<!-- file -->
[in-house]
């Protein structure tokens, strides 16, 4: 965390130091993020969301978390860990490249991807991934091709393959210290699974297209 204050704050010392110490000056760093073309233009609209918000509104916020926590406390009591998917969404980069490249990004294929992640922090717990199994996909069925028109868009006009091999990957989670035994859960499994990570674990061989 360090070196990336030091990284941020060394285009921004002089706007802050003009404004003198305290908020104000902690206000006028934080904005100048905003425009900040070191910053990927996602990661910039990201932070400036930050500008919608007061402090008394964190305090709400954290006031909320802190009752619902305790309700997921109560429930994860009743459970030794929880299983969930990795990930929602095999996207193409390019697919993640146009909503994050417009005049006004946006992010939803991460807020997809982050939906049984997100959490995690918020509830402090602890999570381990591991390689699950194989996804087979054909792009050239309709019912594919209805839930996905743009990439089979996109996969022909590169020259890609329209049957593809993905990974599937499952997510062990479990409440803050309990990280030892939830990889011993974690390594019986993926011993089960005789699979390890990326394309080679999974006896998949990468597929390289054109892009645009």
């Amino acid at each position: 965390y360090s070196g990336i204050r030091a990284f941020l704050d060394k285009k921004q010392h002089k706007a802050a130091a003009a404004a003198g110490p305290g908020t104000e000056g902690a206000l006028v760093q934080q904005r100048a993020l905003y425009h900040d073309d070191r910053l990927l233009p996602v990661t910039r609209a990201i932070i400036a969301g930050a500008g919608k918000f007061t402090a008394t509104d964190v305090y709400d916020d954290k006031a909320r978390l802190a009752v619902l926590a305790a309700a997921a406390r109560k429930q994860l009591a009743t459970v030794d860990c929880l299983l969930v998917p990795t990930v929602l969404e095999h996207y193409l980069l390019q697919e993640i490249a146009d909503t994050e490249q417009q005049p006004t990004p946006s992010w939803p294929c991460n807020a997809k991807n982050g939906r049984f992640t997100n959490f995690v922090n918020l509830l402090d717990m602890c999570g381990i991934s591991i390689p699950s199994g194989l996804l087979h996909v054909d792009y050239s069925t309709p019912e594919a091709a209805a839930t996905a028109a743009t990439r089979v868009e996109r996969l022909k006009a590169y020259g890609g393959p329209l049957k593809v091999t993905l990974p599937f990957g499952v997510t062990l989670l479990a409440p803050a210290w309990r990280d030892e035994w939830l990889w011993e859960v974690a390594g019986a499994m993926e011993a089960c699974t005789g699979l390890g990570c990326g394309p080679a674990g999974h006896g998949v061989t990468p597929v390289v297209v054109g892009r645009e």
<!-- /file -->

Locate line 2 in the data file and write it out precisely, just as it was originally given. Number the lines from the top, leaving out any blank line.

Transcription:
């Protein structure tokens, strides 16, 4: 965390130091993020969301978390860990490249991807991934091709393959210290699974297209 204050704050010392110490000056760093073309233009609209918000509104916020926590406390009591998917969404980069490249990004294929992640922090717990199994996909069925028109868009006009091999990957989670035994859960499994990570674990061989 360090070196990336030091990284941020060394285009921004002089706007802050003009404004003198305290908020104000902690206000006028934080904005100048905003425009900040070191910053990927996602990661910039990201932070400036930050500008919608007061402090008394964190305090709400954290006031909320802190009752619902305790309700997921109560429930994860009743459970030794929880299983969930990795990930929602095999996207193409390019697919993640146009909503994050417009005049006004946006992010939803991460807020997809982050939906049984997100959490995690918020509830402090602890999570381990591991390689699950194989996804087979054909792009050239309709019912594919209805839930996905743009990439089979996109996969022909590169020259890609329209049957593809993905990974599937499952997510062990479990409440803050309990990280030892939830990889011993974690390594019986993926011993089960005789699979390890990326394309080679999974006896998949990468597929390289054109892009645009």